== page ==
Kyoukai no Kanata (AKA Beyond the Boundary)
There's honestly not much to say about this show. It looked pretty good thanks, again, to KyoAni. The characters were mostly likable and distinct, but the story as a whole was pretty generic; solid enough, but generic.
Fairly early into the series there were some notably gross things they did, and they lingered on some stuff in a very male gaze-y way throughout, which was really unfortunate, but it never came close to Haganai-level.
Chuunibyou demo Koi ga Shitai! (aka Love, Chunibyo & Other Delusions)
My biggest fear going into Chuunibyou was that it would get 'too happy', in a sense; based on the subject matter and the fact that it was a light novel adaptation, I was worried that it was going to be blindly optimistic/idealistic. As it happened, whilst my fear was not entirely allayed, it ended pretty damn well as far as I was concerned, without going too far one way or another. Most of the characters were likable, KyoAni's artwork and animation were top-notch as usual, and the soundtrack, whilst not particularly memorable, fit well enough.
My fear now is that the just-concluded second season might mess with the closure the first gives, but I've been told that it's a less 'serious' series too, so I'm not overly concerned.
Hyouka scratched nearly all of my anime itches and I couldn't believe it. It rocketed itself straight up to put itself amongst my favourite shows ever. I've put this part at the bottom of the post because I want to talk at length about everything I love in this show.
Firstly, I absolutely adored the show visually. The locations were all beautifully depicted, another example of KyoAni referencing a real town (you may have noticed a recurring thing amongst a lot of these shows and you should know that I really love KyoAni okay). The backdrop art was as high quality as it always is from KyoAni, and I think they captured and conveyed the small city feel perfectly. In the final sequence they employed a visual element to silently reference a recurring thing from early in the series and frankly I considered it a masterstroke.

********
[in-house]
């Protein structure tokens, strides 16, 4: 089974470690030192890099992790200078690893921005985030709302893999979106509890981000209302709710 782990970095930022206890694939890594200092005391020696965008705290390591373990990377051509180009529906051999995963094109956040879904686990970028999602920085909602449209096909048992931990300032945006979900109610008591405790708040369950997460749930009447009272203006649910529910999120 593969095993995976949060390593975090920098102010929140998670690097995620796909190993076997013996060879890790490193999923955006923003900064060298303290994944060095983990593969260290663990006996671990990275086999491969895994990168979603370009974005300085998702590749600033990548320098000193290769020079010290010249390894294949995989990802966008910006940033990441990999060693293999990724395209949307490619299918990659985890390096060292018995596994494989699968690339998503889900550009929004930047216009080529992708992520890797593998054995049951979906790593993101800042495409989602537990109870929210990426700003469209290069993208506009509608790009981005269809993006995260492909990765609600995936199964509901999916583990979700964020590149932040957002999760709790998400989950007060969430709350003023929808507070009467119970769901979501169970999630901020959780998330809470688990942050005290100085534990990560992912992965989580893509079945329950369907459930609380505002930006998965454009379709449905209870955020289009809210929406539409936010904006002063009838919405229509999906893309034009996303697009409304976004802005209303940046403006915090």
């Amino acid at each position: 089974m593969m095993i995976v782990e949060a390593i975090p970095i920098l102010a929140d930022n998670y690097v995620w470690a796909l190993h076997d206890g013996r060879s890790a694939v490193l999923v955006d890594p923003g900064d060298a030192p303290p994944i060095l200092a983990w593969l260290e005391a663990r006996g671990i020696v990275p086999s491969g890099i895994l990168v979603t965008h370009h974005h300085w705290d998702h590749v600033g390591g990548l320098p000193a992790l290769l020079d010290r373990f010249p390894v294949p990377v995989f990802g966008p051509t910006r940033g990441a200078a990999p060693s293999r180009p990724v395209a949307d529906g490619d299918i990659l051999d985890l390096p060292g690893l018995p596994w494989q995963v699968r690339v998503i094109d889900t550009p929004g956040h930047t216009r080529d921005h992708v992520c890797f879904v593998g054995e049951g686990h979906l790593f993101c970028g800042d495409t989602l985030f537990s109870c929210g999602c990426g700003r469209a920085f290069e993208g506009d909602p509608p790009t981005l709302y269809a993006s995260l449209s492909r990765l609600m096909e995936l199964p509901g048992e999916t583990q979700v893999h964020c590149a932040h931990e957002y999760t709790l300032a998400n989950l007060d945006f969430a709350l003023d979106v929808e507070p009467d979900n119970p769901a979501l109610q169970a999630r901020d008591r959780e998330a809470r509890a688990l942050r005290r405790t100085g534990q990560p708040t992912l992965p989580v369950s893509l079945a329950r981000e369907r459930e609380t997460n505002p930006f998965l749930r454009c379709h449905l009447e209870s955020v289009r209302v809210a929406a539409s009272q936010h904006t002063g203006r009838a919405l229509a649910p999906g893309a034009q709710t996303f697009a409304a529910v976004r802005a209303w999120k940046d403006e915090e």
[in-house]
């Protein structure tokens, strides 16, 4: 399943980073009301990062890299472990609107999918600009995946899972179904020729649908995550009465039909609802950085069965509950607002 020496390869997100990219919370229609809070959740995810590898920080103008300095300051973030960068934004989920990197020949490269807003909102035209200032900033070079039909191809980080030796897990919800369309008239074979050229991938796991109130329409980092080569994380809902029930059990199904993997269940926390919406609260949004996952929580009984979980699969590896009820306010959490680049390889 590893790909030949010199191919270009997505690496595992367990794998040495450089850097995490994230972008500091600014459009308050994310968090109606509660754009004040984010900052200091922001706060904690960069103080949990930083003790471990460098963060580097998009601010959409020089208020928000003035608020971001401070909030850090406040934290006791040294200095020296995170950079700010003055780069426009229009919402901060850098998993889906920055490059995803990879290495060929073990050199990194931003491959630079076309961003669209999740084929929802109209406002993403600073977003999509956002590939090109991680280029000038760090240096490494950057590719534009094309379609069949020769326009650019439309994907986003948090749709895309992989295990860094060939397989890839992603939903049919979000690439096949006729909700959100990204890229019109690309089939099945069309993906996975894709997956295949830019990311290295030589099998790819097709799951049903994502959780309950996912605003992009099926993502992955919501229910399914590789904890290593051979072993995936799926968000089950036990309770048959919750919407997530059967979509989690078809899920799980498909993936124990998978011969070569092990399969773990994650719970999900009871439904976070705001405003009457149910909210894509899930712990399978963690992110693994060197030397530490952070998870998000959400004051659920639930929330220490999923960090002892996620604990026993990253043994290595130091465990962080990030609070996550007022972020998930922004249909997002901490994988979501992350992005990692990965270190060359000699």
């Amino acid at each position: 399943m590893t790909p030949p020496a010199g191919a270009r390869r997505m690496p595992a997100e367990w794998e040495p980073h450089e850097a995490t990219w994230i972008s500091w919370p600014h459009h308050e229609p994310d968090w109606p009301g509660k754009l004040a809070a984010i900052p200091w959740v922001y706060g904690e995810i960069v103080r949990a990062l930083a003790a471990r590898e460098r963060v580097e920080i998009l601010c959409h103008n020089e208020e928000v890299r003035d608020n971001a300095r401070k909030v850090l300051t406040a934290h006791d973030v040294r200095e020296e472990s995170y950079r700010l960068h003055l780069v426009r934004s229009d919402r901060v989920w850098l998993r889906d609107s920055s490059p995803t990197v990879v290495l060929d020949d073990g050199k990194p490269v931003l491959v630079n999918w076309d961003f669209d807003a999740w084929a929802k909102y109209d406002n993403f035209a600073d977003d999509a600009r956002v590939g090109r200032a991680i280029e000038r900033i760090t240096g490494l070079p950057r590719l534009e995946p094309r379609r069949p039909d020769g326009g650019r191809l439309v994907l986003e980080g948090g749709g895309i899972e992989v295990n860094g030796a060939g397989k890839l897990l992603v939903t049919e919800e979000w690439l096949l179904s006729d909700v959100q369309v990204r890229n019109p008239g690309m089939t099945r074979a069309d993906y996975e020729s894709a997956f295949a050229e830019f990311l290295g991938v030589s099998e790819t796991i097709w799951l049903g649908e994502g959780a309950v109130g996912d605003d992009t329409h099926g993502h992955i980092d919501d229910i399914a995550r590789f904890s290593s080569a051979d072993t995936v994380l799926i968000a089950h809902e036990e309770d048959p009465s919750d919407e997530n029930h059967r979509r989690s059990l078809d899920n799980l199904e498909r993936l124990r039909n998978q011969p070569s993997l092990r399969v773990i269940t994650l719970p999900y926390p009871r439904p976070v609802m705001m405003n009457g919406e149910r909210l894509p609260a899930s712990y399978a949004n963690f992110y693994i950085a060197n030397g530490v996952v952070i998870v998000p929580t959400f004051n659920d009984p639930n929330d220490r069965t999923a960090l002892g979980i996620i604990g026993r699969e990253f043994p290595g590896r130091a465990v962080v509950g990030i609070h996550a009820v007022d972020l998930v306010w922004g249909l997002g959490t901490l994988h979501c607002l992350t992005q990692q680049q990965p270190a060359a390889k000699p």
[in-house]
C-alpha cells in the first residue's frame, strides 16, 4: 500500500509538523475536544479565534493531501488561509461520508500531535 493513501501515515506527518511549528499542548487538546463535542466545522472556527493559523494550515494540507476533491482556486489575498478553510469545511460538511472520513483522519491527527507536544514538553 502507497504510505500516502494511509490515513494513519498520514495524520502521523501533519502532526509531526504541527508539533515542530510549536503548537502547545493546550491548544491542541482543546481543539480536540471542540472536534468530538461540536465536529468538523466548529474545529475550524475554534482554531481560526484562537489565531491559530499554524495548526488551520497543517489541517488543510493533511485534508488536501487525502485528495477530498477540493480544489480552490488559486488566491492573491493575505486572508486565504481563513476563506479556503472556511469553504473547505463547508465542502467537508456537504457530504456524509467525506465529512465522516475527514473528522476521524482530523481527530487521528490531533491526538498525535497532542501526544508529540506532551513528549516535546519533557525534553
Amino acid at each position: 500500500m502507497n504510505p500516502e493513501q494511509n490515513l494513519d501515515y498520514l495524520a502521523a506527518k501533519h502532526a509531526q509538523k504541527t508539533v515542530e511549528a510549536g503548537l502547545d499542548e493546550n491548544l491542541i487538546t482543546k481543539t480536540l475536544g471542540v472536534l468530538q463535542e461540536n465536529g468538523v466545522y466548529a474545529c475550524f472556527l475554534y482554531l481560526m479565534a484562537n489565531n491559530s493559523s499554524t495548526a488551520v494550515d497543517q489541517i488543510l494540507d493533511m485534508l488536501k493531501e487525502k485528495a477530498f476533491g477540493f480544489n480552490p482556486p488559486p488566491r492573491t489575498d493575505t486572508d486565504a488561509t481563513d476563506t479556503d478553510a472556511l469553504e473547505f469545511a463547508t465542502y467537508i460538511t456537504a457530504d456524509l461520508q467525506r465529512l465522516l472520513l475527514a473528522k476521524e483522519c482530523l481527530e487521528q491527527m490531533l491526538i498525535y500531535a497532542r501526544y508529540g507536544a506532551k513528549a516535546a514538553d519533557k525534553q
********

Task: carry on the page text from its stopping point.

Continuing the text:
The soundtrack is wonderful; I'm bad at describing music because I lack the understanding and vocabulary to do it well, but in Hyouka the soundtrack is a huge contributor to the quiet, tranquil atmosphere they built. It set the tone just right.
The story was one of mysteries and the solving thereof, and one of my favourite parts about it was that it wasn't crimes being solved. I enjoy mystery fiction, but things get tedious when it's always a matter of life and death, and/or the solving of a murder or etc. The relatively mundane nature of the mysteries was in keeping with the down-to-earth tone of the whole show, and I enjoyed experiencing the thoughtful nature of this kind of story without the looming threat of human mortality lurking around every corner for once. The pace of the show was slow and deliberate, a factor, I imagine, of the series being adapted from a series of novels. That may, understandably, have put a lot of people off, but it was right up my alley.
The characters were some of the most realistic portrayals I've known in anime; their development was handled wonderfully and believably (which is to say subtly and gradually, rather than the sudden and ham-fisted changes so common in the form), and their relationships with each other felt, above all, natural.
All-in-all, I can't speak highly enough of this show, and I'm certain I'll be singing its praises for years to come. It left me at once wishing there was more of it, and at the same time supremely satisfied with where it closed. If you think you could go for a show with a more measured pace, then there's nothing I would recommend more highly than this.